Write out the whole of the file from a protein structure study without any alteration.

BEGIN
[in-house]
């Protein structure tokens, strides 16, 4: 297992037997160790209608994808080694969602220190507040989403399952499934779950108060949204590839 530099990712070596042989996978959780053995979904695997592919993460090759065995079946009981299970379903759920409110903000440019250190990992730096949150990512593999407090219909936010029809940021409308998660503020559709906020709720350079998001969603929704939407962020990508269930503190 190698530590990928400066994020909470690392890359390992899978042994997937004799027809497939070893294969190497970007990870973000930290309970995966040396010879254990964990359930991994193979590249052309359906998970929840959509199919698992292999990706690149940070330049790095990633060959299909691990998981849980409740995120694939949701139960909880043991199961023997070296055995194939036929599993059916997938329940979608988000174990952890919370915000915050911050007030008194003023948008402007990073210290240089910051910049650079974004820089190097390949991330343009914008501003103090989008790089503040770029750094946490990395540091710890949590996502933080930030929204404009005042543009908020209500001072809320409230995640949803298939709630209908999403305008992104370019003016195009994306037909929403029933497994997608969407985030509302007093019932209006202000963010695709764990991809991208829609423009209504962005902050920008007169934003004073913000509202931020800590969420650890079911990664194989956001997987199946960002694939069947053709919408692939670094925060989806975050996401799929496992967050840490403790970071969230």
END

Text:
[in-house]
């Protein structure tokens, strides 16, 4: 297992037997160790209608994808080694969602220190507040989403399952499934779950108060949204590839 530099990712070596042989996978959780053995979904695997592919993460090759065995079946009981299970379903759920409110903000440019250190990992730096949150990512593999407090219909936010029809940021409308998660503020559709906020709720350079998001969603929704939407962020990508269930503190 190698530590990928400066994020909470690392890359390992899978042994997937004799027809497939070893294969190497970007990870973000930290309970995966040396010879254990964990359930991994193979590249052309359906998970929840959509199919698992292999990706690149940070330049790095990633060959299909691990998981849980409740995120694939949701139960909880043991199961023997070296055995194939036929599993059916997938329940979608988000174990952890919370915000915050911050007030008194003023948008402007990073210290240089910051910049650079974004820089190097390949991330343009914008501003103090989008790089503040770029750094946490990395540091710890949590996502933080930030929204404009005042543009908020209500001072809320409230995640949803298939709630209908999403305008992104370019003016195009994306037909929403029933497994997608969407985030509302007093019932209006202000963010695709764990991809991208829609423009209504962005902050920008007169934003004073913000509202931020800590969420650890079911990664194989956001997987199946960002694939069947053709919408692939670094925060989806975050996401799929496992967050840490403790970071969230």